Updated: 5:30 p.m | Pennsylvania Sen. Patrick J. Toomey endorsed Sen. Marco Rubio for president Wednesday during an interview on CNN.

“We face a huge national security crisis, obviously, emanating from the Middle East. There is tension all across the world,” he said. “Marco has demonstrated clear understanding. He’s done the hard work, he’s knowledgeable, thoughtful and a smart guy.”

Full story

February 1, 2016

Ad Politicizing Violence Against Women Law is Pulled


Kasich is focusing his attention on the Grantie State. (Tom Williams/CQ Roll Call)

Kasich is focusing his attention on the Grantie State. (Tom Williams/CQ Roll Call)

An ad criticizing presidential hopeful Sen. Marco Rubio for voting against the Violence Against Women Act will not be making it to the airwaves in New Hampshire, after the state’s GOP Sen. Kelly Ayotte objected strenuously.

The ad, created by a presidential Super PAC supporting Ohio Gov. John Kasich, featured Ayotte’s support for reauthorizing the law, which became contentious and political in 2012 and 2013. The Senate GOP split on the question, with Ayotte among the vocal supporters. Rubio, a Florida Republican, opposed it.

Full story

Going Full Grassley on the Iowa Caucuses

UNITED STATES - JANUARY 29 - Republican presidential candidate, Ohio Gov. John Kasich speaks as Sen. Charles Grassley, R-Iowa, departs during a campaign stop at the National Czech & Slovak Museum and Library, Friday, Jan. 29, 2016, in Cedar Rapids, Iowa.  (Photo By Al Drago/CQ Roll Call)

Kasich, left, and Grassley address a rally at the National Czech & Slovak Museum and Library in Cedar Rapids. (Al Drago/CQ Roll Call)

WATERLOO, Iowa — Republican candidates learn a lot on the trail when they’re competing in Iowa’s first-in-the-nation presidential caucuses. Along with the sanctity of ethanol and the primacy of pork products, they eventually grasp this is Sen. Charles E. Grassley’s state. When you run for president here, at some point, Iowa’s senior senator will appear alongside you, and everyone knows who he is.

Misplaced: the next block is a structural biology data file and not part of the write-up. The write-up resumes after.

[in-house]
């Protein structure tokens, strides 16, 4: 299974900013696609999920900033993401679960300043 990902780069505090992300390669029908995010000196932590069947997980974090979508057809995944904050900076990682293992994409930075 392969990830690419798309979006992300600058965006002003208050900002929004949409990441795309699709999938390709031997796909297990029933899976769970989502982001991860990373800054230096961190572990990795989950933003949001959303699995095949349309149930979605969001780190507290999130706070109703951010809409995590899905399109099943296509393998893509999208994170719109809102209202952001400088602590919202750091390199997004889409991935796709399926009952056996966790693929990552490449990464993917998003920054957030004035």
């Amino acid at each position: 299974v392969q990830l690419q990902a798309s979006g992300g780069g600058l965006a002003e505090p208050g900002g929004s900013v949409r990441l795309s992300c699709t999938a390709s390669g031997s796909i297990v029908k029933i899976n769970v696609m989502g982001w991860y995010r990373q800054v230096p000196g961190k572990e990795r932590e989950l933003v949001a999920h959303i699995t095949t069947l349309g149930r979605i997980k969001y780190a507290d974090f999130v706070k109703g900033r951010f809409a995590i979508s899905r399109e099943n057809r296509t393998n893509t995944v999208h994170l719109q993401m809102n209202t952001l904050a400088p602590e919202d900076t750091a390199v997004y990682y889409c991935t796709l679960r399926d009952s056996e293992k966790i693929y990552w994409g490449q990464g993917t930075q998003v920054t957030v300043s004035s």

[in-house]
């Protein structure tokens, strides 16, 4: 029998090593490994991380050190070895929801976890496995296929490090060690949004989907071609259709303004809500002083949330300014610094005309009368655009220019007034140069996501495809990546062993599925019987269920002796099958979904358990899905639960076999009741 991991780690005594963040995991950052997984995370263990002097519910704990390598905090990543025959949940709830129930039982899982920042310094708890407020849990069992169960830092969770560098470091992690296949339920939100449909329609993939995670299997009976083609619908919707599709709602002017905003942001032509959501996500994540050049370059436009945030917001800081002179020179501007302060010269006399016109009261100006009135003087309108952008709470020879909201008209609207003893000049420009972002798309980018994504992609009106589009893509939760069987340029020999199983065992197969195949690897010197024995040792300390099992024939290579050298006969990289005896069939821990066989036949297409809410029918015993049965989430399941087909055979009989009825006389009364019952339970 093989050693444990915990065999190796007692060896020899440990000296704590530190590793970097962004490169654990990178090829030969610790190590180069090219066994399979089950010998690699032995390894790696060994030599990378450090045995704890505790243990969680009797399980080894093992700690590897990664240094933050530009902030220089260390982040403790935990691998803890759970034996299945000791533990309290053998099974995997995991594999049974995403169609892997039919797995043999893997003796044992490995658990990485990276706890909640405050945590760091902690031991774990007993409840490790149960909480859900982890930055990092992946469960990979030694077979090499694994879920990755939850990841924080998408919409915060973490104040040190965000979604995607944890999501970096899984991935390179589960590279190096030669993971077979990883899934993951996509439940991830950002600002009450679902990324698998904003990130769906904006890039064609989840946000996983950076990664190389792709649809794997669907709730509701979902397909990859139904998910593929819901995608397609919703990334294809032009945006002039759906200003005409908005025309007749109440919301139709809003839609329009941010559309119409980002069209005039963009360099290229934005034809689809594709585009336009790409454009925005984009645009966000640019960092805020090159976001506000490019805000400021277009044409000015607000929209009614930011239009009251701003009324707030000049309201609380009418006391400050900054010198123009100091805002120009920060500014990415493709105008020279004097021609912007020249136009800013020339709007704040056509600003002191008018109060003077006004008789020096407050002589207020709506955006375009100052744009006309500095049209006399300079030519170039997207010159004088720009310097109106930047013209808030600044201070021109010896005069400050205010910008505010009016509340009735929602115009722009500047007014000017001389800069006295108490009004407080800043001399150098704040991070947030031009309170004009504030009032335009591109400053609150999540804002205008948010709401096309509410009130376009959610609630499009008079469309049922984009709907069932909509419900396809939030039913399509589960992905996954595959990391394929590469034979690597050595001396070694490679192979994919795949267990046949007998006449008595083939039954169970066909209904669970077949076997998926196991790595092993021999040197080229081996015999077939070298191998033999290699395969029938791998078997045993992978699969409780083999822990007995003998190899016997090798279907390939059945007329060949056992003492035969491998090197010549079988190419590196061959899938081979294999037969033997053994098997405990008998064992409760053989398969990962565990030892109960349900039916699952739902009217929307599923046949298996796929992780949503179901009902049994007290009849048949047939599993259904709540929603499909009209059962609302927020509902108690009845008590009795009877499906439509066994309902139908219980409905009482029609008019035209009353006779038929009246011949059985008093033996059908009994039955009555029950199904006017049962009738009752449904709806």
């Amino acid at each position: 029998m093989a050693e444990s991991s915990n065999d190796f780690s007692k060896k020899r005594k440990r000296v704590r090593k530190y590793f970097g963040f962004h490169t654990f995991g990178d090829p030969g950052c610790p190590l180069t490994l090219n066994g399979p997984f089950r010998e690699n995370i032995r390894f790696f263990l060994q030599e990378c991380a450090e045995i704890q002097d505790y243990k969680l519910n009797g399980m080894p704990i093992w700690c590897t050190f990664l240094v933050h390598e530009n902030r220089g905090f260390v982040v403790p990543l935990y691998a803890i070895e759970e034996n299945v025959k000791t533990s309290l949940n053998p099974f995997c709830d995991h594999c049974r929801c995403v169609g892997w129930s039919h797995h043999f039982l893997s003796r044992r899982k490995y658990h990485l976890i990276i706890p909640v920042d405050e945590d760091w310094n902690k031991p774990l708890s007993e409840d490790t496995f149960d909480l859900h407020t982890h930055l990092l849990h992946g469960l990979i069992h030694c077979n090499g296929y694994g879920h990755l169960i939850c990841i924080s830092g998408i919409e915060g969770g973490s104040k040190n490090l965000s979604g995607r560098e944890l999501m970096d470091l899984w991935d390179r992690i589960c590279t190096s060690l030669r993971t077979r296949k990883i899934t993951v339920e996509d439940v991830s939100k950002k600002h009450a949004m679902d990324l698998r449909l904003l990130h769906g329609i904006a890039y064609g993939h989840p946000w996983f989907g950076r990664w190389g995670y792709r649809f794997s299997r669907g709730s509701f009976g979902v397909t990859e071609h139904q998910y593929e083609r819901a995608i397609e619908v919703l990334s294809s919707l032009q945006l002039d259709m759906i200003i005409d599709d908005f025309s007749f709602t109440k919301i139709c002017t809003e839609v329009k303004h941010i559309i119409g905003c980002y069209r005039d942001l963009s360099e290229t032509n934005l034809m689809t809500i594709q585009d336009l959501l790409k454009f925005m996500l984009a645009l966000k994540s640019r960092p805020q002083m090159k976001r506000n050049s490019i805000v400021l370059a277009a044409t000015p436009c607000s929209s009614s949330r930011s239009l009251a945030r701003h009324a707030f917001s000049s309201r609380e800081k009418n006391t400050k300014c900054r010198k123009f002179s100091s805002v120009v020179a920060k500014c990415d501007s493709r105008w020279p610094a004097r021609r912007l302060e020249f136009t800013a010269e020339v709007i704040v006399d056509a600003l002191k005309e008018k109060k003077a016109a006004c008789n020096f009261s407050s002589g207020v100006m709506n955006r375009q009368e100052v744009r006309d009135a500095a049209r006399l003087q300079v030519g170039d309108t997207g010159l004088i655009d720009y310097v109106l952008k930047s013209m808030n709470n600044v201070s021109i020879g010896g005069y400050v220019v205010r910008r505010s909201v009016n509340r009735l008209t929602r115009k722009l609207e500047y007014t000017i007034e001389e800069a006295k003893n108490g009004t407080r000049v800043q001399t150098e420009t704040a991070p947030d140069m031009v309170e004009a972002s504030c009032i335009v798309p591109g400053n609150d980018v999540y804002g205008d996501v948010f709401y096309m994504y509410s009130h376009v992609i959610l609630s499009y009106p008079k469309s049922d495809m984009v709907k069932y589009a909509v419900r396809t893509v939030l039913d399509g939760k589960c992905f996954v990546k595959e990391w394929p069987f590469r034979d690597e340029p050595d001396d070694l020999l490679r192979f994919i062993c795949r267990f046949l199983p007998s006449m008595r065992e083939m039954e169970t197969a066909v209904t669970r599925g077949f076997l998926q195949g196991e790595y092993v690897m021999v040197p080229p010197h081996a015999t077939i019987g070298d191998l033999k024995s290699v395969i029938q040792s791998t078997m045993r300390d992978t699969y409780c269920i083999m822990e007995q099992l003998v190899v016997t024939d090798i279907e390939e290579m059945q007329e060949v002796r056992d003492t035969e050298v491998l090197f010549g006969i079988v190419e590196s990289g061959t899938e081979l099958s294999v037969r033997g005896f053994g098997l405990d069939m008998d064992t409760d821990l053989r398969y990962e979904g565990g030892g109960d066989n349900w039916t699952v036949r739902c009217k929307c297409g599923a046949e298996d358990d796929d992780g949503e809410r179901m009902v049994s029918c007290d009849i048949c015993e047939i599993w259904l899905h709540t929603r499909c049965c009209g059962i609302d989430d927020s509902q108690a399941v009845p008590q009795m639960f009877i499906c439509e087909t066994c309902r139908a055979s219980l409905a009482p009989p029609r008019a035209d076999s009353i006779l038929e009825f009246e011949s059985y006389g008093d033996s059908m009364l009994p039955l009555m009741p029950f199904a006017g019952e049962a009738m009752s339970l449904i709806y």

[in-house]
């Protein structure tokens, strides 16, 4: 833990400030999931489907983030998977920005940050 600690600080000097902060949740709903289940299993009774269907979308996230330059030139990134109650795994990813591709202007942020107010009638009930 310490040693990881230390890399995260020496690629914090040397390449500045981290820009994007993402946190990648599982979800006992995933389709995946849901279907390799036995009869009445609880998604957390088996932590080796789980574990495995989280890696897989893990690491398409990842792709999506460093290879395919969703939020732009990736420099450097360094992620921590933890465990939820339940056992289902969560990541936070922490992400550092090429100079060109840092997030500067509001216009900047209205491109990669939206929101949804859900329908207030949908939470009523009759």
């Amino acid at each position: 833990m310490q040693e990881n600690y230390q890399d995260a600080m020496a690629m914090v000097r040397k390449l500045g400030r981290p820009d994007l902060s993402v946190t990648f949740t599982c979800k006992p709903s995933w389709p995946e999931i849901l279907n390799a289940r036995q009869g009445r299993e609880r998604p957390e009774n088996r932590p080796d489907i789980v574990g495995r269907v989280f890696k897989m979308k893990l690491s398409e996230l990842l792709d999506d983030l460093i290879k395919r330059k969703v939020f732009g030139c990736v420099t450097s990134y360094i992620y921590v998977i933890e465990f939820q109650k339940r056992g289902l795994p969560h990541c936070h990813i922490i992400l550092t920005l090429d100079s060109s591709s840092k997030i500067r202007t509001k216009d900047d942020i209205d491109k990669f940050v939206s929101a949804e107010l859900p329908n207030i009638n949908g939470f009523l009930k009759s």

“I didn’t know Grassley was going to show up,” said Bill Davidson, a bartender at The Supervisors Club, where the senator was introducing New Jersey Gov. Chris Christie. Davidson sounded impressed, as if the event, being repeated over and over throughout the state in the run-up to Monday’s caucuses, had been elevated.

Full story

January 20, 2016

What Does It Take to Bring Cruz, Rubio and Paul to D.C.?

(Bill Clark/CQ Roll Call)

(Bill Clark/CQ Roll Call)

The chance to vote for a procedural measure on a bill that would enact more stringent restrictions on Syrian and Iraqi refugees trying to enter the country drew all all three Republicans seeking their party’s nomination for the presidency to Washington 12 days before the Iowa caucuses. Full story

January 15, 2016

Obama Suggests Trump’s Dominance Is Doomed

UNITED STATES - JANUARY 15 - Republican presidential candidate Donald Trump arrives at an event at the Living History Farms Visitor Center in Urbandale, Iowa, on Friday, Jan. 15, 2016. (Photo By Al Drago/CQ Roll Call)

Republican presidential candidate Trump arrives at an event at the Living History Farms Visitor Center in Urbandale, Iowa, on Jan. 15. (Al Drago/CQ Roll Call)

President Barack Obama poured cold water on Donald Trump’s dominance of the Republican presidential primary, saying Friday he bets voters soon will look to other candidates.